Online gender-based violence in Palestine means losing out on women's participation

Palestinian society is currently witnessing one of the fastest growing rates of gender based violence online in the world, which comes in light of rapid evolving of the use of internet and social media by Palestinians. Over 3,000,000 Palestinian internet users were registered in the West Bank and Gaza in 2017 as social media platforms become an arena of political and social confrontation against the Israeli occupation and building historical narratives as well as discussing internal issues within Palestinian society.

Recent figures reveal that although the gender gap in internet usage has reduced substantially in Palestinian communities, girls and women are still disproportionately affected by the local as well as the global sociopolitical structures of gender relations. Palestinian girls and women’s rights are constantly challenged by social pressures and norms in addition to being subject to a decades-long occupation, which further limits the extent to which they can positively contribute to community and civic activism.

An inclusive, safe and gender friendly internet is a fundamental prerequisite for building a free and open internet and as social media platforms become new grounds for contestation, it is necessary that women are able to contribute to the debate through enhanced civic and democratic participation. However, women are continuously subjected to a wide array of crimes such as hacking, blackmailing, hate speech and sextortion. This is particularly pronounced in Palestine, where cyber-crimes against women have been dramatically rising in recent years. In 2015, around 1,020 cybercrimes were registered in Hebron in the occupied territories, in comparison to 922 in 2014 and 850 cases were investigated in the first quarter of 2017, according to Palestinian police.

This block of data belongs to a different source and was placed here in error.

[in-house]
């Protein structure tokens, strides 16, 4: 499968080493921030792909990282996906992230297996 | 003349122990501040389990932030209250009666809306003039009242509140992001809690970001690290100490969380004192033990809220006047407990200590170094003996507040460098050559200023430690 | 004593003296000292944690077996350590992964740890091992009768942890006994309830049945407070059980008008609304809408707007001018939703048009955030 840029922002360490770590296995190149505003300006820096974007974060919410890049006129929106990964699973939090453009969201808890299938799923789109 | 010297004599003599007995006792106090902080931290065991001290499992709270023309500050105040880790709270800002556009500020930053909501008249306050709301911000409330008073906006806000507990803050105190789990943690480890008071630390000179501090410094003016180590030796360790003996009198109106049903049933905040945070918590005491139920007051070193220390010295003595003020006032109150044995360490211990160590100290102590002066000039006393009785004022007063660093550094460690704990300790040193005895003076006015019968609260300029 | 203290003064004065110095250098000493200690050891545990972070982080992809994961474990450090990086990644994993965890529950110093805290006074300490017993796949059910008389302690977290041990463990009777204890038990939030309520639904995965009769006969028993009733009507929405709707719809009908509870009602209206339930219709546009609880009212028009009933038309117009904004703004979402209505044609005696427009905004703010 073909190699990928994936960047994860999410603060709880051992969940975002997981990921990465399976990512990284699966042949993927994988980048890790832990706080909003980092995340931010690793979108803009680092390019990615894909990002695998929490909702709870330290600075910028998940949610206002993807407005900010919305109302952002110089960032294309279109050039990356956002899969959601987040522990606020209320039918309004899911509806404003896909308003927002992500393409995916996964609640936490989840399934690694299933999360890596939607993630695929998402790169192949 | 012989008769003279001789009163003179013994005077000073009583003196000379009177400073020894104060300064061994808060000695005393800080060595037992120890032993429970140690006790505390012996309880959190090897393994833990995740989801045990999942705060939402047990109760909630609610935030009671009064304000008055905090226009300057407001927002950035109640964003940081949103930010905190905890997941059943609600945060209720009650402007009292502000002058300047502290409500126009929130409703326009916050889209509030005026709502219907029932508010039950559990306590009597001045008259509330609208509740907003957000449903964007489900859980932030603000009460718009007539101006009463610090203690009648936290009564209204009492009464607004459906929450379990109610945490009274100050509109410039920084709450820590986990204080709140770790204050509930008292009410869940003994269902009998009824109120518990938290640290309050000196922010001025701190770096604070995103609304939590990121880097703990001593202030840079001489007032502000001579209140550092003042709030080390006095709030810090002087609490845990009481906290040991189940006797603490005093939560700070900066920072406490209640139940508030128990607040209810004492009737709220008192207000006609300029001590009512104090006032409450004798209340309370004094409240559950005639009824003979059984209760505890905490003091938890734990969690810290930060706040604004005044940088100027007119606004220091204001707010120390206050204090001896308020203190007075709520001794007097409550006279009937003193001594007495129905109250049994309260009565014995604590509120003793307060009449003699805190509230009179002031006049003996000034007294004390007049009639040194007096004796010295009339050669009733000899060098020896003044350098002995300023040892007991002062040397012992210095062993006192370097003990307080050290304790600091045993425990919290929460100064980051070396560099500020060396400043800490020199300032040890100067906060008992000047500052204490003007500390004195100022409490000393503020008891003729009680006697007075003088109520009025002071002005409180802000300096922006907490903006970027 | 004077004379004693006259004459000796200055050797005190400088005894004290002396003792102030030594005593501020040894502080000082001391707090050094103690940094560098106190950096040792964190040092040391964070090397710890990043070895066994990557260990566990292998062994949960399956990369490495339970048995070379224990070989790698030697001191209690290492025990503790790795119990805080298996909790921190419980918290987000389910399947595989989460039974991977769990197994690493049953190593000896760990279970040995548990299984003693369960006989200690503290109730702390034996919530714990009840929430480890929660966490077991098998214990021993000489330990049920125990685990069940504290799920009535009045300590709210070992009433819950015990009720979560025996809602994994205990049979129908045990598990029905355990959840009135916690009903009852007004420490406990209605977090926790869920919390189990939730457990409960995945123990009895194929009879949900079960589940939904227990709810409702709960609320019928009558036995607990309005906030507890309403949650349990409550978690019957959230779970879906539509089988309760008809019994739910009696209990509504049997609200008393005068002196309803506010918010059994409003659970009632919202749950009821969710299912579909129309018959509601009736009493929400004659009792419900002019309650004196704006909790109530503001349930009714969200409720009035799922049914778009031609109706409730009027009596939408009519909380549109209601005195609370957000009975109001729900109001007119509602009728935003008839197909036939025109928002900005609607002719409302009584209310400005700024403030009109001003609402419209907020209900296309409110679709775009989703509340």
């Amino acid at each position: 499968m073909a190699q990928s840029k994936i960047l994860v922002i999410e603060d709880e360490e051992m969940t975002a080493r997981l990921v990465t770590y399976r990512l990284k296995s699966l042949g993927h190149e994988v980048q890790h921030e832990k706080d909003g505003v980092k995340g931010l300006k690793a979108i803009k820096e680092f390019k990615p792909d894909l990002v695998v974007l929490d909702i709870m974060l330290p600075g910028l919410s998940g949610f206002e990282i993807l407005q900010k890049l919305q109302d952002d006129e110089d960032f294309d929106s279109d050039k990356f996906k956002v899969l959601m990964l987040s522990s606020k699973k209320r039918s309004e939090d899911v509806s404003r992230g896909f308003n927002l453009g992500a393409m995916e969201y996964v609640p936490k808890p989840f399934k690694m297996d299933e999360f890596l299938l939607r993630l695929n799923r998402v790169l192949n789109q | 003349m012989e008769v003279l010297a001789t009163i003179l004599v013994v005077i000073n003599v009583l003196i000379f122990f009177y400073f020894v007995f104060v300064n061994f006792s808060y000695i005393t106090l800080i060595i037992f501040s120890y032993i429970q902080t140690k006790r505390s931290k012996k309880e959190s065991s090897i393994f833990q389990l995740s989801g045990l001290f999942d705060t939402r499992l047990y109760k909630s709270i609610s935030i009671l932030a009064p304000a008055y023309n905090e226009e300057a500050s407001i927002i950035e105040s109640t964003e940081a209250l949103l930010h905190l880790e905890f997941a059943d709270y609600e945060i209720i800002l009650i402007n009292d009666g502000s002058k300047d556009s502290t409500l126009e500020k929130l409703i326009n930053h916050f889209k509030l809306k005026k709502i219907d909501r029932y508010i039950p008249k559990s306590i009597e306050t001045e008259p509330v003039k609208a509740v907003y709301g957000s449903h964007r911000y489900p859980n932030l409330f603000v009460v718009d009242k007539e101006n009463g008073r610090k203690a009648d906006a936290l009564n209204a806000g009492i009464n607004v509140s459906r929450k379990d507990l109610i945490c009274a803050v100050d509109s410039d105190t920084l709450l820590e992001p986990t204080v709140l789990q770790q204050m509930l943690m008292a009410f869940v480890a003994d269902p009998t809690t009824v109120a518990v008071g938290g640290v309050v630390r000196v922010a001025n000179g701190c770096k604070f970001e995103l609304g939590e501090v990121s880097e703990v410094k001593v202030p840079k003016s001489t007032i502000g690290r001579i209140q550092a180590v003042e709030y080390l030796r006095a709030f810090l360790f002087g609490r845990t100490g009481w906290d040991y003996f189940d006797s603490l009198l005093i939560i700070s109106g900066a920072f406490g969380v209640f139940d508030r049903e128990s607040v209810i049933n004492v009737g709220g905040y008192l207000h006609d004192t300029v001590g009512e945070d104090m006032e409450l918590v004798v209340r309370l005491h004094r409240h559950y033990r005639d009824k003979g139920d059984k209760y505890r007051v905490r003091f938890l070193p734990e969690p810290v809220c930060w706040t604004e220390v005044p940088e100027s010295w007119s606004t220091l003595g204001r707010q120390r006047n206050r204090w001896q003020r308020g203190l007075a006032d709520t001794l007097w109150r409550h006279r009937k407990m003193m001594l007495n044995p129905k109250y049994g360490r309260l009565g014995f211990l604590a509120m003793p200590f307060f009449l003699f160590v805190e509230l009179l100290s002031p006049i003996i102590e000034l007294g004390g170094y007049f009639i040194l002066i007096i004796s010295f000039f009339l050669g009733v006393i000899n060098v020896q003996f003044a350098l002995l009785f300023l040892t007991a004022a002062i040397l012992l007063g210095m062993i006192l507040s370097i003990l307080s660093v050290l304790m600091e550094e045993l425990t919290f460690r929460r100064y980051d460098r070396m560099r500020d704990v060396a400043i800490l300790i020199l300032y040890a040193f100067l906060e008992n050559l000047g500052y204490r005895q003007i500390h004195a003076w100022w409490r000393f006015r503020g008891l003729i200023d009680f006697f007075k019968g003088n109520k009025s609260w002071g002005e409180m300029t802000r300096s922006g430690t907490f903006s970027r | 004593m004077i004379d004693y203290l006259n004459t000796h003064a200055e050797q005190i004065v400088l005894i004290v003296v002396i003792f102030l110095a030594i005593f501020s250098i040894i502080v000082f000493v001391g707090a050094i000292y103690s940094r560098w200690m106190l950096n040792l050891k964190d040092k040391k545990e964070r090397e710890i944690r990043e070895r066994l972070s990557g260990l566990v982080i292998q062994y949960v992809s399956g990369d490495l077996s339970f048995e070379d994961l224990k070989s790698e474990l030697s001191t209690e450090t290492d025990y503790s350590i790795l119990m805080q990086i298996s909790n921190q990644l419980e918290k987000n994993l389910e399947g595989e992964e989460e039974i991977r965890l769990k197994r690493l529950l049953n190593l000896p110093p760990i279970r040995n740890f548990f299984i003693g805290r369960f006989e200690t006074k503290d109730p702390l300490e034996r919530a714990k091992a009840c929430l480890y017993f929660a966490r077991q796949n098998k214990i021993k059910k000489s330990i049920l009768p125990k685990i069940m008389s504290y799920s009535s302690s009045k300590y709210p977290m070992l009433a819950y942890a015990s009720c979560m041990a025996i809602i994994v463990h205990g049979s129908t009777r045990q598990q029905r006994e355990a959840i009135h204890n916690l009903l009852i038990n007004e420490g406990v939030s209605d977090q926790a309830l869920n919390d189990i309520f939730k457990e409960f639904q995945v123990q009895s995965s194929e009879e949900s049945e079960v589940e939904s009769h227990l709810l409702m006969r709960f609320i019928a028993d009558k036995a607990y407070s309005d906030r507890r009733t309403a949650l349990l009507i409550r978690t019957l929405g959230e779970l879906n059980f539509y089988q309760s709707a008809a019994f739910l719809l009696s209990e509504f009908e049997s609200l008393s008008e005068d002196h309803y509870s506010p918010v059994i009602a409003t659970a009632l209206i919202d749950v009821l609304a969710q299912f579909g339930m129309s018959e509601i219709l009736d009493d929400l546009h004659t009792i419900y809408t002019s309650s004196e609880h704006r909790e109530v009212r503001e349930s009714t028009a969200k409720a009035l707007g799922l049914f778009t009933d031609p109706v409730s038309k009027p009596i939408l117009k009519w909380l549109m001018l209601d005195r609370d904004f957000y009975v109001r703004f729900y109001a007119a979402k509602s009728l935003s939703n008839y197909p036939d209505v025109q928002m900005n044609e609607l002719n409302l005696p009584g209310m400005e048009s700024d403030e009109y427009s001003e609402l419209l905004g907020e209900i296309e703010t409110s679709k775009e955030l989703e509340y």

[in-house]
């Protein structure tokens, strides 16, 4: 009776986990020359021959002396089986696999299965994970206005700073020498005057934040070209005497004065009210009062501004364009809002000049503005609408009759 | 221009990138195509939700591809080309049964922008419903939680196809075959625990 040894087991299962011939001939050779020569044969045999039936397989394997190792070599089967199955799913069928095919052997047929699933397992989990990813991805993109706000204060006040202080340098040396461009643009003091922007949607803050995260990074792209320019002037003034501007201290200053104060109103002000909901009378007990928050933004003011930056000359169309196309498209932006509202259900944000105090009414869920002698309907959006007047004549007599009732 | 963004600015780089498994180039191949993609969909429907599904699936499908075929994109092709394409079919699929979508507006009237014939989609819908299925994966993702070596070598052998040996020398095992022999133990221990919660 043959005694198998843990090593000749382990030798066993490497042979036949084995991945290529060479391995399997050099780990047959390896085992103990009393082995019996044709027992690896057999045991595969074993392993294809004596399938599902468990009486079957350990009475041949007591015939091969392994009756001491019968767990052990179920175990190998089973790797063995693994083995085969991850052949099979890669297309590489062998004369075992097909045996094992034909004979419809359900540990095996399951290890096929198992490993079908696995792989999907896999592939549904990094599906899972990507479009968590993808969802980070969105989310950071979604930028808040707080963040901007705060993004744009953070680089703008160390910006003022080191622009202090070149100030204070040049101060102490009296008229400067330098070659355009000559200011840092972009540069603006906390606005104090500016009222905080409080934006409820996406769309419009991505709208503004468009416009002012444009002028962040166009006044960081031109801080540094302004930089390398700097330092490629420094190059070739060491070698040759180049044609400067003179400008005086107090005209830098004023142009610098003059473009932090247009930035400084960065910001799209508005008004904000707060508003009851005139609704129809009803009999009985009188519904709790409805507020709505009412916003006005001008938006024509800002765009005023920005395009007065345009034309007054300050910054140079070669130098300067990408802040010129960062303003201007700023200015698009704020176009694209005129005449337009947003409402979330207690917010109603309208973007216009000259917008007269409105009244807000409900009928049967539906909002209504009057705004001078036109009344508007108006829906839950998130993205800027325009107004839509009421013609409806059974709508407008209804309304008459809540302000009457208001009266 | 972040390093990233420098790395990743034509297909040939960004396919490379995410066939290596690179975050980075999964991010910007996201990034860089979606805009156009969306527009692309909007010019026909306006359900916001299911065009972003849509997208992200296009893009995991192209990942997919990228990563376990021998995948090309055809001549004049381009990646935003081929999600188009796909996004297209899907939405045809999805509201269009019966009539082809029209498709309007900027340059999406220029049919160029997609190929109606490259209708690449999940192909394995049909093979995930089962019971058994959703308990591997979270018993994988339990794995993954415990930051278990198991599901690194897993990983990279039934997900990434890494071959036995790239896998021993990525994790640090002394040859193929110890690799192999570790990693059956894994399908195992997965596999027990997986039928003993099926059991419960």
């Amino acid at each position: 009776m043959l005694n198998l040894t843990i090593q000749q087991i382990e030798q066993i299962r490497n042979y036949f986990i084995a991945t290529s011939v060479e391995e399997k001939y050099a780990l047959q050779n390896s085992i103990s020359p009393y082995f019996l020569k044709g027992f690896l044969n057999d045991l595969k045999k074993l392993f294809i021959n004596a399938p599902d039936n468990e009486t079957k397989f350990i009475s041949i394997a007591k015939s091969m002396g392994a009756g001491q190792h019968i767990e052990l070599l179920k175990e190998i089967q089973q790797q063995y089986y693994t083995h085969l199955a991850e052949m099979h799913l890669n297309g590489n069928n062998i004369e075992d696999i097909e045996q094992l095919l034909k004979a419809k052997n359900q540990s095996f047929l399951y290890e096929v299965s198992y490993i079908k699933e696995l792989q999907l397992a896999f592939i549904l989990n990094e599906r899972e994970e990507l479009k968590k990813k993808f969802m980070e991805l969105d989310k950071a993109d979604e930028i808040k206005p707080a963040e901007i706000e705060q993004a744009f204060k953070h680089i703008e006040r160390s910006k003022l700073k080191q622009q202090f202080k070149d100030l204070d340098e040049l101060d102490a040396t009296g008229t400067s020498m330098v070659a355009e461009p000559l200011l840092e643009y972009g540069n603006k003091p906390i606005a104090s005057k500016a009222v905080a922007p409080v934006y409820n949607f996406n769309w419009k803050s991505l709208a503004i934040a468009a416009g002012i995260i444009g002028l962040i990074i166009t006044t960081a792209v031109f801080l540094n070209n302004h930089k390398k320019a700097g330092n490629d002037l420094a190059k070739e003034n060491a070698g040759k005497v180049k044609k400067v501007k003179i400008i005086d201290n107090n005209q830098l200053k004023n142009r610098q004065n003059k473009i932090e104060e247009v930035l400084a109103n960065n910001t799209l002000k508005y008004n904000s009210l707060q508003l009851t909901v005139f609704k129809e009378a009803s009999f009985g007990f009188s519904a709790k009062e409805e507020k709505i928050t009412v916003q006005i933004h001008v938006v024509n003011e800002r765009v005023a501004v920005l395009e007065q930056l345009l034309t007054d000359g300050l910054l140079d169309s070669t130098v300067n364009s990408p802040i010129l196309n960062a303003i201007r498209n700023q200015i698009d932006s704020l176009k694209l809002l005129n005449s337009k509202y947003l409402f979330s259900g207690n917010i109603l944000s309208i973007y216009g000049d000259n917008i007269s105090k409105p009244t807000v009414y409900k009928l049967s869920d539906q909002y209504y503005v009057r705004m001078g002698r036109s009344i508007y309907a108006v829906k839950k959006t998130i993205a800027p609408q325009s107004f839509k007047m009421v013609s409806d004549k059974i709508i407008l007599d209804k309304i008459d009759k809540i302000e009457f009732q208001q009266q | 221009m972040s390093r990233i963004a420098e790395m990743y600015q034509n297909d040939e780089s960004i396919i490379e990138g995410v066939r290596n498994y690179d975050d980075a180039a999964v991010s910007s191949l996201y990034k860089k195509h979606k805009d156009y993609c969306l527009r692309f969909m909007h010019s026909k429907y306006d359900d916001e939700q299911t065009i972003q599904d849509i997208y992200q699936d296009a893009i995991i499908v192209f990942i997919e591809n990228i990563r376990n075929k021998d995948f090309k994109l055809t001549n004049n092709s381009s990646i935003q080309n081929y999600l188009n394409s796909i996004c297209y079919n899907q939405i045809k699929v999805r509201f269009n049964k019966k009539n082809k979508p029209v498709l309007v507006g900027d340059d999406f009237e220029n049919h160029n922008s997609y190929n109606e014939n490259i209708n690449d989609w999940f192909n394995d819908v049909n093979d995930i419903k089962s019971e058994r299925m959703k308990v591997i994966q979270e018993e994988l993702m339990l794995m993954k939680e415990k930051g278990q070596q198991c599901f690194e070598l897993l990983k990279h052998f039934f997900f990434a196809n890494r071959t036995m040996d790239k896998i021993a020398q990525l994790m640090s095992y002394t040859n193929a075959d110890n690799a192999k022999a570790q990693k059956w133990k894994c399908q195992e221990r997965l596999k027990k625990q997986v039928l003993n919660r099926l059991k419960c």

Assiwar – The Feminist Arab Movement reported a dramatic rise in online sexual assault against women in Palestine. In 2016, 13% of assaults against women were in the form of threats and blackmailing to publish photos, 21% of which took place on the internet. This increased to 35% of sexual assaults taking place online in 2017, constituting a 14% rise in just one year.

Continue reading in GenderIT.org.

Image from 7amleh campaign on raising awareness around digital security.

 

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